With the northern winter holidays on the horizon, December is a short but busy month. Most of the calendar time is taken up by the biggest climate event of the year – the UN Climate Change Conference. This year’s conference is taking place from 2-13 December, in Madrid, Spain, following Chile’s last-minute decision not to hold it in Santiago. The change in the hosting arrangements for the notoriously challenging event has placed additional demands on the delegates, the Presidency and the organizers, including the UNFCCC Secretariat and the host country.

Five bodies are meeting in parallel in Madrid: the 25th session of the Conference of the Parties (COP 25) to the UNFCCC, the 15th session of the COP serving as the meeting of the Parties to the Kyoto Protocol (CMP 15), the second session of the COP serving as the meeting of the Parties to the Paris Agreement (CMA 2), and the 51st sessions of the Subsidiary Body for Implementation (SBI 51) and the Subsidiary Body for Scientific and Technological Advice (SBSTA 51). Billed by Chile – which continues to serve as COP President – as the ‘Time for Action,’ this year’s conference is seen by many as a turning point in climate ambition before Paris Agreement implementation begins in 2020.

In Madrid, delegates are expected to take stock of the implementation and ambition of climate action before 2020. The pre-2020 stocktake is expected to be influenced by the Special Report on Climate Change and Land (SRCCL) and the Special Report on the Ocean and Cryosphere in a Changing Climate (SROCC) by the Intergovernmental Panel on Climate Change (IPCC). While the IPCC reports are not on the formal conference agenda, two joint SBSTA-IPCC special events will provide the space for Parties to reflect on the most recent scientific findings on climate change and land and the ocean.

Another task for the COP is for Parties to complete negotiations on the Paris Agreement Work Programme (PAWP) to ensure that “the whole of the Paris Agreement is in full implementation mode from 2020,” as noted by the SBSTA chair. These negotiations will cover issues relating to Paris Agreement Article 6 (cooperative approaches) such as internationally transferred mitigation outcomes (ITMOs), a market mechanism and a non-market mechanism. A review of the Warsaw International Mechanism for Loss and Damage associated with Climate Change Impacts (WIM) is also scheduled to be completed in Madrid. For more information on the 2019 UN Climate Change Conference, please read the SDG Knowledge Hub policy brief on expectations for meeting.

At the halfway point, the Earth Negotiations Bulletin team will host a webinar to update the global sustainable development community on progress made and expectations for the second week of negotiations.

The new venue of the climate COP is not the only reason the Mediterranean region is coming into focus in December. In parallel to the UN Climate Change Conference, the 21st Meeting of the Contracting Parties to the Barcelona Convention (COP21) is convening in Naples, Italy, from 2-5 December 2019.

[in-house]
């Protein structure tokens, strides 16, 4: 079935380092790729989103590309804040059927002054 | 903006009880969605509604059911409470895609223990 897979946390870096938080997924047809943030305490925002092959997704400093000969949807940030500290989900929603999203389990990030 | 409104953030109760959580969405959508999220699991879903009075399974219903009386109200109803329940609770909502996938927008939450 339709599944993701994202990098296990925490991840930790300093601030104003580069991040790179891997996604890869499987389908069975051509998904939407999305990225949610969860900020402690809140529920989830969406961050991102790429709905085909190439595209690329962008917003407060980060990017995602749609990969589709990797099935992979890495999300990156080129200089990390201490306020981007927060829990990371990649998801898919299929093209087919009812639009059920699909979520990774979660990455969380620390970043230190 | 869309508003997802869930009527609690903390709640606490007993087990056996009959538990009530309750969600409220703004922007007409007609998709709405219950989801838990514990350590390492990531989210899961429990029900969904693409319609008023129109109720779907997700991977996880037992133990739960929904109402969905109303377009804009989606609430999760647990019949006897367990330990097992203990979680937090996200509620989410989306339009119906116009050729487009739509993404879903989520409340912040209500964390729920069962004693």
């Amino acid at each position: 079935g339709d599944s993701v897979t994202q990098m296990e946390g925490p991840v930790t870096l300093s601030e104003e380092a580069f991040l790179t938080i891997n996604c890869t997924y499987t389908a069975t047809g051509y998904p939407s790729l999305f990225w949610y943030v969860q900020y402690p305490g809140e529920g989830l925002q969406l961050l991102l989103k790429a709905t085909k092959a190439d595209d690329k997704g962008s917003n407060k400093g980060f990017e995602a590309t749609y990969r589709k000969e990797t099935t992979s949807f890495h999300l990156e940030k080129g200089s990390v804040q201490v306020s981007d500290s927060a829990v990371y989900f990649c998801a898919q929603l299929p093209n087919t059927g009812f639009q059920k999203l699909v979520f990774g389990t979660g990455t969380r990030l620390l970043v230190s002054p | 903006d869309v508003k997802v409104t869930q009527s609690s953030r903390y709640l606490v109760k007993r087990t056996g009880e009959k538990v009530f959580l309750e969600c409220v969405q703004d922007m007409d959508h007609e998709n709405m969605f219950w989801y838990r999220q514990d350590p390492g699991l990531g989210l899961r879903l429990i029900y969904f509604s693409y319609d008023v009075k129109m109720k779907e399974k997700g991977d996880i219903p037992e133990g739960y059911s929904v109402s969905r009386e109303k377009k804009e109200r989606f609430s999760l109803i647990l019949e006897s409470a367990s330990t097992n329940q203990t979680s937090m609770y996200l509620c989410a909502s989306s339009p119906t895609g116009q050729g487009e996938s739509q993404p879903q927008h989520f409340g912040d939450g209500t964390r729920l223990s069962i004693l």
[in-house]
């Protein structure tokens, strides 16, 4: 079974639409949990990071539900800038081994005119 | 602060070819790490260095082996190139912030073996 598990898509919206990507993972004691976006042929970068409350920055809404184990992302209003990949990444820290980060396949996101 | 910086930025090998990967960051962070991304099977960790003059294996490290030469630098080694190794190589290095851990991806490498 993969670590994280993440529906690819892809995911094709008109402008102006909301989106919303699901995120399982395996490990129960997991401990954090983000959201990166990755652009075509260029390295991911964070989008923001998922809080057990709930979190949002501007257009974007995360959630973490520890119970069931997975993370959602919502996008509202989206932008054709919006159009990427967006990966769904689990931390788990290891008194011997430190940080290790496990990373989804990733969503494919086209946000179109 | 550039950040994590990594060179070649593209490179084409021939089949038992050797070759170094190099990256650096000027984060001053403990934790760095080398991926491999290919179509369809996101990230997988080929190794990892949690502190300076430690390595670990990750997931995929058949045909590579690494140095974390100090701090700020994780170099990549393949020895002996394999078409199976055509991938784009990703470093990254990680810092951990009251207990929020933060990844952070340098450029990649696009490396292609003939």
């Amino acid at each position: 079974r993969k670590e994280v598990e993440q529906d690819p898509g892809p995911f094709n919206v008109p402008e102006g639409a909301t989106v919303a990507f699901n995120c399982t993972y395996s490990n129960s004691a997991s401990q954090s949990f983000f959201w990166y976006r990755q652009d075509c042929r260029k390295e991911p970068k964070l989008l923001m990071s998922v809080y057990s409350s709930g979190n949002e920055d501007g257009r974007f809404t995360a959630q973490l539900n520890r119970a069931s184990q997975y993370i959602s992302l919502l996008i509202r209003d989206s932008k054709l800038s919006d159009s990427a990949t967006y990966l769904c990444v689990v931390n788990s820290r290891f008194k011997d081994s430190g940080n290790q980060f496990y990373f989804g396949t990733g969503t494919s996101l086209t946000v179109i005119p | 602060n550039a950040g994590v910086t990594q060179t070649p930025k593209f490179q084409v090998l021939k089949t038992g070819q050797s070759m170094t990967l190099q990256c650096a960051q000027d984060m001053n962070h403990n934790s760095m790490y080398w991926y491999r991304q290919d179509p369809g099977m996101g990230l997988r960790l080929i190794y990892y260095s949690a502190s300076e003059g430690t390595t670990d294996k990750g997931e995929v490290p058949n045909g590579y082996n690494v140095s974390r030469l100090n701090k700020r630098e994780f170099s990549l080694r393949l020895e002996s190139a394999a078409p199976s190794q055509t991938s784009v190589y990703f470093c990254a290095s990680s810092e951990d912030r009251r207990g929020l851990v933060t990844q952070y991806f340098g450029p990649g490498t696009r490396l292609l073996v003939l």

The Barcelona Convention and its seven protocols on (1) dumping, (2) pollution from ships, (3) land-based pollution, (4) biodiversity and protected areas, (5) pollution from exploration and exploitation off-shore, (6) hazardous wastes, and, most recently, (7) integrated coastal zone management (ICZM) form the legal framework of the Mediterranean Action Plan (MAP) on protecting the Mediterranean Sea from pollution. These are legally binding measures and strategic commitments meant to address anthropogenic threats to the Sea and its coasts and to further sustainable development in the region.

Since their adoption in 1975 and 1976, respectively, the MAP and the Barcelona Convention, have become a gateway to greater environmental governance and sustainable development. This convention was the case study for Peter Haas’ early work, including in an article titled, ‘Do Regimes Matter? Epistemic Communities and Mediterranean Pollution Control’ (1989), in which Haas examines how a transnational group of scientific experts – members of an “epistemic community” – redirected their governments towards the pursuit of new objectives by helping develop state policies in compliance with the MAP regime and promoting stronger rules for pollution control.

We will be watching the evolution of the science-policy interface in this regime as contracting Parties to the Convention take stock of their progress – driven by epistemic communities, civil society and government – at a time of accelerating pressure for global action on climate change, sustainable oceans and biodiversity. Barcelona COP21 will address, at the highest level, the issues of marine litter, including plastics pollution, marine protected areas (MPAs), climate change resilience and the blue economy. The meeting’s outcomes are meant to feed into the UN Climate Change Conference and contribute to the UN Oceans Conference (June 2020) and the UN Biodiversity Conference (October 2020), which will adopt a post-2020 global biodiversity framework.

The month will conclude with the 57th meeting of the Global Environment Facility (GEF) Council, which is taking place from 17-19 December 2019, in Washington, DC, US. Council members are expected to approve a work program comprising 48 projects and five programs under the GEF’s focal areas relating to biodiversity, chemicals and waste, climate change, forests, international waters and land degradation. It is fitting that this meeting will launch us into 2020, which is expected to be a landmark year for climate, biodiversity, ocean and chemicals policies that will set the course for the next decade.

From all of us at the SDG Knowledge Hub, happy holidays and best wishes for a productive new year!

Lauren Anderson, Elena Kosolapova, Faye Leone, Lynn Wagner